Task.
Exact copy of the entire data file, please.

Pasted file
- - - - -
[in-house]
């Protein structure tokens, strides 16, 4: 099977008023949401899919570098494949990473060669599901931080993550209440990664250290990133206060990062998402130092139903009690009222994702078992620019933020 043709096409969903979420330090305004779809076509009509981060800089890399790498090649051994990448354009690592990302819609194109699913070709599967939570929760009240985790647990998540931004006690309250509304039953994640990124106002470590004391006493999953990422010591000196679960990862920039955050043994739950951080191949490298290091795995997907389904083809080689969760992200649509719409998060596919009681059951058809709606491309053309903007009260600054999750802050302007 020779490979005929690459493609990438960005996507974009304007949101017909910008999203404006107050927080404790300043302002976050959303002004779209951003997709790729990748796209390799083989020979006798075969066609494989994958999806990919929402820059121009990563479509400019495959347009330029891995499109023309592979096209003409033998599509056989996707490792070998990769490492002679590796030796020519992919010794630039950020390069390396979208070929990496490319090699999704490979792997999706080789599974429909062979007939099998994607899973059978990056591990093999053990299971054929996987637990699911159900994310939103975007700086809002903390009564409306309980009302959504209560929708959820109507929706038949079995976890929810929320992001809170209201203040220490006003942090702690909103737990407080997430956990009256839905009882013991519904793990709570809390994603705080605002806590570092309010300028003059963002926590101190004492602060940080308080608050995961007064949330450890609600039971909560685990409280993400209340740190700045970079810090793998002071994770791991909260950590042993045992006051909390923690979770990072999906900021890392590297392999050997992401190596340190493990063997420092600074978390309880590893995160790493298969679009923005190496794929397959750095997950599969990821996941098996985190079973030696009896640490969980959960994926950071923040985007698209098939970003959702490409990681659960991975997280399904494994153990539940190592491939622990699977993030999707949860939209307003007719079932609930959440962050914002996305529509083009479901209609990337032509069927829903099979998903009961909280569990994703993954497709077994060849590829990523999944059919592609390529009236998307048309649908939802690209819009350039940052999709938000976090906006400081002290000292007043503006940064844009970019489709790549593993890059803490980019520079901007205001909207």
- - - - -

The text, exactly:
[in-house]
């Protein structure tokens, strides 16, 4: 099977008023949401899919570098494949990473060669599901931080993550209440990664250290990133206060990062998402130092139903009690009222994702078992620019933020 043709096409969903979420330090305004779809076509009509981060800089890399790498090649051994990448354009690592990302819609194109699913070709599967939570929760009240985790647990998540931004006690309250509304039953994640990124106002470590004391006493999953990422010591000196679960990862920039955050043994739950951080191949490298290091795995997907389904083809080689969760992200649509719409998060596919009681059951058809709606491309053309903007009260600054999750802050302007 020779490979005929690459493609990438960005996507974009304007949101017909910008999203404006107050927080404790300043302002976050959303002004779209951003997709790729990748796209390799083989020979006798075969066609494989994958999806990919929402820059121009990563479509400019495959347009330029891995499109023309592979096209003409033998599509056989996707490792070998990769490492002679590796030796020519992919010794630039950020390069390396979208070929990496490319090699999704490979792997999706080789599974429909062979007939099998994607899973059978990056591990093999053990299971054929996987637990699911159900994310939103975007700086809002903390009564409306309980009302959504209560929708959820109507929706038949079995976890929810929320992001809170209201203040220490006003942090702690909103737990407080997430956990009256839905009882013991519904793990709570809390994603705080605002806590570092309010300028003059963002926590101190004492602060940080308080608050995961007064949330450890609600039971909560685990409280993400209340740190700045970079810090793998002071994770791991909260950590042993045992006051909390923690979770990072999906900021890392590297392999050997992401190596340190493990063997420092600074978390309880590893995160790493298969679009923005190496794929397959750095997950599969990821996941098996985190079973030696009896640490969980959960994926950071923040985007698209098939970003959702490409990681659960991975997280399904494994153990539940190592491939622990699977993030999707949860939209307003007719079932609930959440962050914002996305529509083009479901209609990337032509069927829903099979998903009961909280569990994703993954497709077994060849590829990523999944059919592609390529009236998307048309649908939802690209819009350039940052999709938000976090906006400081002290000292007043503006940064844009970019489709790549593993890059803490980019520079901007205001909207």